The Dwarf House – Hapeville, GA


The Dwarf House is a family restaurant at 461 North Central Ave in the town of Hapeville, Georgia.

Established in 1946, The Dwarf House is the original home of the Chick-fil-a restaurant franchise.

The original location was so small that owner Truett Cathy and his brother, Ben decided to name the restaurant the Dwarf Grill where you could get a “deluxe steak,” lettuce included, for 30 cents.

Over the year, The Dwarf House expanded its operations and now there are about a dozen Dwarf House restaurants in the metro Atlanta, Georgia area.


Each Dwarf House restaurant has two entrances: an adult sized door for those less adventuresome and a dwarf-sized door where children and the young at heart can enter the facility.


Unique to the original Hapeville restaurant, is a glass enclosed animated display case at the back of the establishment. Inside, there are figures of the seven dwarfs who move on a continuous loop as they leave their forest cottage and go off to work in their gem mines.


As one row of seven dwarfs disappear into the mine, another group carrying a booty of gems emerge to return to their cottage. The motorized display conveys the dwarf miners back and forth
for the delight of all the visitors to the restaurant, especially the children who just love it.

The Dwarf House in Hapeville, Georgia is open 24 hours a day, six days a week. It has a larger dine-in menu than the other Dwarf House locations, and offers table service, walk-up counter service or a drive-thru window.

The restaurant closes at 4:00 AM Sunday morning, and re-opens at 6:00 AM on Monday (as do all of Truett’s restaurant).

NOTE: A similar idea of having a smaller door next to an adult-sized door can also be found at Coleman’s Irish Pub at 100 South Lowell Avenue in Syracuse, NY. They have a 15-inch tall leprechaun door (“Wee Folks Door”) next to their regular entrance. A Leprechaun entrance is also located adjacent to the main entrance at P.K. O’Ryan’s Irish Pub at 666 High Street in Worthington, Ohio.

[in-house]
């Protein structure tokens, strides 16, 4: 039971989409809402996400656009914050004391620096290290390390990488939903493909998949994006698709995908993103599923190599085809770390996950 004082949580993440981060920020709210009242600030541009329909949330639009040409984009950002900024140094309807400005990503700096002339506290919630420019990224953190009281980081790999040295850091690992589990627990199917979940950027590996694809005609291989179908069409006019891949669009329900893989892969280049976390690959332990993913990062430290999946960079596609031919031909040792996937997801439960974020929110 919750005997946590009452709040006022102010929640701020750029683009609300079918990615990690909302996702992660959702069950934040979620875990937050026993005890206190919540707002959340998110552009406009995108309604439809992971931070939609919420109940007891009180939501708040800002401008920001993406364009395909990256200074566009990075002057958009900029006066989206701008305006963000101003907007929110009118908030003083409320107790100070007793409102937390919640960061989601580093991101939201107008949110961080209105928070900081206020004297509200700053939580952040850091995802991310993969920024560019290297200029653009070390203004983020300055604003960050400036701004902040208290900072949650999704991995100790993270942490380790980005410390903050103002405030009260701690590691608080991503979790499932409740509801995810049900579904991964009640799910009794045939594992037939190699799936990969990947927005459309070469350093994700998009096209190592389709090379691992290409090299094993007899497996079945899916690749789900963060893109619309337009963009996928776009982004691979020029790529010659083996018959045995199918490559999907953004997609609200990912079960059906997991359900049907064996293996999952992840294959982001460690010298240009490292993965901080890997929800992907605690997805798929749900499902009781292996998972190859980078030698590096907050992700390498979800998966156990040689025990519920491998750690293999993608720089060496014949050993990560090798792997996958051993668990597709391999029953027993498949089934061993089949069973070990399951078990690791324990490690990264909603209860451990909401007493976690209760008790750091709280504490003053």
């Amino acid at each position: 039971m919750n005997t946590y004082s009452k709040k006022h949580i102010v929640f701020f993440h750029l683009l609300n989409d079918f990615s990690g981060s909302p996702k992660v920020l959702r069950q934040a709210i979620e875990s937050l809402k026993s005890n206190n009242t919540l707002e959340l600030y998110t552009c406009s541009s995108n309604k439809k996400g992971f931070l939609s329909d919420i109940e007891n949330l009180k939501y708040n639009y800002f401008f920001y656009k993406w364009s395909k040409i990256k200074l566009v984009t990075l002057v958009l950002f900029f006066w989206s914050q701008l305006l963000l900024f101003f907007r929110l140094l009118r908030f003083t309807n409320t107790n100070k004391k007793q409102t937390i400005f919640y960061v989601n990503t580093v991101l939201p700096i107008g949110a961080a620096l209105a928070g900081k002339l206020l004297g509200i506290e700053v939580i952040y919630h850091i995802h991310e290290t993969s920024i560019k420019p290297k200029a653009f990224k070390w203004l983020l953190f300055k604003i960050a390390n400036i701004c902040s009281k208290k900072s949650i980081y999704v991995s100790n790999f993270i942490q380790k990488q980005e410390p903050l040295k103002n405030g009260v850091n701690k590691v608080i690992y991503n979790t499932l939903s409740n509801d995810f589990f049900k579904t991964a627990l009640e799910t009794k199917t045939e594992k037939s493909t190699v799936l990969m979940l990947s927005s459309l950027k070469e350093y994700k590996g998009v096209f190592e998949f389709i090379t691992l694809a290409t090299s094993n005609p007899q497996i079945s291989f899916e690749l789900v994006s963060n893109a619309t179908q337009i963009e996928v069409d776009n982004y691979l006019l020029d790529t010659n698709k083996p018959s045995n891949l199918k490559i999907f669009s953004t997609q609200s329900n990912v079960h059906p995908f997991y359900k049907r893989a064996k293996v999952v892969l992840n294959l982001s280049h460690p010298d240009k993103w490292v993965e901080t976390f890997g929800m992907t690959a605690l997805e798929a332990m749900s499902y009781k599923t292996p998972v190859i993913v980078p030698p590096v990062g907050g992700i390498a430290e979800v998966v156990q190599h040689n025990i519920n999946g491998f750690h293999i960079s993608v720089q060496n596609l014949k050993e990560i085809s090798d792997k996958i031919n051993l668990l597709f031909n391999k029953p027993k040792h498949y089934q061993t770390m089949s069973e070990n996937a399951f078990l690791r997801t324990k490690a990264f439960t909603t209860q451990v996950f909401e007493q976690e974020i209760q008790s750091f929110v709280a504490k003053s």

Truett Cathy, the owner of the Chick-fil-a franchise is credited with inventing a pressure-cooked, boneless chicken breast sandwich which he later sold at his Greenbriar Mall location in 1967.

The chain has grown to nearly 1,400 locations in 37 states and Washington, D.C.

Their trademark slogan reads: “We Didn’t Invent the Chicken, Just the Chicken Sandwich.”


A life-sized bronze statue of Truett Cathy was created by sculptor/artist Andy Davis. It was unveiled at Truett’s Grille in Griffin, Georgia on October 19, 1996. Since then the statue has been seen in various locations about the region.


A whimsical miniature replica of Chick-fil-a’s Dwarf House, complete with a drive-through window and dining area inside was built by Country Classic Builders in association with Garrell Associates located at 790 Peachtree Industrial Blvd. Suite 200 in Suwanee, Georgia.

The Dwarf House
461 North Central Ave
Hapeville, GA

Dwarf House (Website)
Dwarf House (Facebook)
Chick-fil-a (Website)


Born in Philadelphia, Jerome Alphonse Holst worked 30 years as a librarian. He has since retired and lives in Thomasville, North Carolina. Mr. Holst is also the author of the children’s books “Norman the Troll,” "Norman the Troll and the Haunted House," and "Gretchen and the Gremlins." In addition, he penned the fantasy novel “The Adventures of Glinda Gale,” a retelling of “The Wizard of Oz" and the reference text “The Encyclopedia of Movie and TV Insults.” .

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Posted in Restaurants, Bars and Eateries

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